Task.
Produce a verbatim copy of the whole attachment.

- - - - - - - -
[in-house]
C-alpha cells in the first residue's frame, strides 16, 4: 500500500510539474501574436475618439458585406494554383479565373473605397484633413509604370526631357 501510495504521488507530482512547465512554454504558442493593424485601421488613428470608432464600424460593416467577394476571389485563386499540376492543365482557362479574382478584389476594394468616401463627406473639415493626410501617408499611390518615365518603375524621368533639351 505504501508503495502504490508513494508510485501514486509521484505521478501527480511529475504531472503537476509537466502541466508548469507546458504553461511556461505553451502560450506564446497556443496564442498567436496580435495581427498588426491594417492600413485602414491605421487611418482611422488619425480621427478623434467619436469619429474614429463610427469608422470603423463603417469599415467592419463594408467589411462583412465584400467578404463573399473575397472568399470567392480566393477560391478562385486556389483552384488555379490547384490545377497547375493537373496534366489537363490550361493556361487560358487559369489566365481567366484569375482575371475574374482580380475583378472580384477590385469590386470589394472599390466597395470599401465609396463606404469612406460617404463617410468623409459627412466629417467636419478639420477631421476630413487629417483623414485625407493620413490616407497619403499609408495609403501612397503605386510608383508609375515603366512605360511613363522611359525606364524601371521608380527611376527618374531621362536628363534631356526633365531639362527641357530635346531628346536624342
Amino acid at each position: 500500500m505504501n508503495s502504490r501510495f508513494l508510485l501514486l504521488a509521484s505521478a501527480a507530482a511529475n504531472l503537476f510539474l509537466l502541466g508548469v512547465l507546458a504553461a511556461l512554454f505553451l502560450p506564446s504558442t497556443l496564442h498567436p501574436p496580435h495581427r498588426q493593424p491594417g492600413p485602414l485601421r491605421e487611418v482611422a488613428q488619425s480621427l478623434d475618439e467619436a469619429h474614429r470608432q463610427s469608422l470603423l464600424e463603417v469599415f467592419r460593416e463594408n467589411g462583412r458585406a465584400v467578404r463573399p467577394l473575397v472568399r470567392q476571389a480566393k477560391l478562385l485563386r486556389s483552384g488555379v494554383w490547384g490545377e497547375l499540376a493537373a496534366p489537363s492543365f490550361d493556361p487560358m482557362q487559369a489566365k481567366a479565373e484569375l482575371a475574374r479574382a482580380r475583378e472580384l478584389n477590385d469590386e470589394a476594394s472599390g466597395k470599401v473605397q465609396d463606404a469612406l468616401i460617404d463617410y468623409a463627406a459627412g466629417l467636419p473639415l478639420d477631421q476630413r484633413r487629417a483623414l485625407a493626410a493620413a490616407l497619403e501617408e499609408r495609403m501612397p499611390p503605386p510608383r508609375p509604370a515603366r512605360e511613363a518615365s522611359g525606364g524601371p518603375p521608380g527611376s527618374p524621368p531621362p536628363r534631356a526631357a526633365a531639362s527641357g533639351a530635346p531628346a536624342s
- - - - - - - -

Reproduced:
[in-house]
C-alpha cells in the first residue's frame, strides 16, 4: 500500500510539474501574436475618439458585406494554383479565373473605397484633413509604370526631357 501510495504521488507530482512547465512554454504558442493593424485601421488613428470608432464600424460593416467577394476571389485563386499540376492543365482557362479574382478584389476594394468616401463627406473639415493626410501617408499611390518615365518603375524621368533639351 505504501508503495502504490508513494508510485501514486509521484505521478501527480511529475504531472503537476509537466502541466508548469507546458504553461511556461505553451502560450506564446497556443496564442498567436496580435495581427498588426491594417492600413485602414491605421487611418482611422488619425480621427478623434467619436469619429474614429463610427469608422470603423463603417469599415467592419463594408467589411462583412465584400467578404463573399473575397472568399470567392480566393477560391478562385486556389483552384488555379490547384490545377497547375493537373496534366489537363490550361493556361487560358487559369489566365481567366484569375482575371475574374482580380475583378472580384477590385469590386470589394472599390466597395470599401465609396463606404469612406460617404463617410468623409459627412466629417467636419478639420477631421476630413487629417483623414485625407493620413490616407497619403499609408495609403501612397503605386510608383508609375515603366512605360511613363522611359525606364524601371521608380527611376527618374531621362536628363534631356526633365531639362527641357530635346531628346536624342
Amino acid at each position: 500500500m505504501n508503495s502504490r501510495f508513494l508510485l501514486l504521488a509521484s505521478a501527480a507530482a511529475n504531472l503537476f510539474l509537466l502541466g508548469v512547465l507546458a504553461a511556461l512554454f505553451l502560450p506564446s504558442t497556443l496564442h498567436p501574436p496580435h495581427r498588426q493593424p491594417g492600413p485602414l485601421r491605421e487611418v482611422a488613428q488619425s480621427l478623434d475618439e467619436a469619429h474614429r470608432q463610427s469608422l470603423l464600424e463603417v469599415f467592419r460593416e463594408n467589411g462583412r458585406a465584400v467578404r463573399p467577394l473575397v472568399r470567392q476571389a480566393k477560391l478562385l485563386r486556389s483552384g488555379v494554383w490547384g490545377e497547375l499540376a493537373a496534366p489537363s492543365f490550361d493556361p487560358m482557362q487559369a489566365k481567366a479565373e484569375l482575371a475574374r479574382a482580380r475583378e472580384l478584389n477590385d469590386e470589394a476594394s472599390g466597395k470599401v473605397q465609396d463606404a469612406l468616401i460617404d463617410y468623409a463627406a459627412g466629417l467636419p473639415l478639420d477631421q476630413r484633413r487629417a483623414l485625407a493626410a493620413a490616407l497619403e501617408e499609408r495609403m501612397p499611390p503605386p510608383r508609375p509604370a515603366r512605360e511613363a518615365s522611359g525606364g524601371p518603375p521608380g527611376s527618374p524621368p531621362p536628363r534631356a526631357a526633365a531639362s527641357g533639351a530635346p531628346a536624342s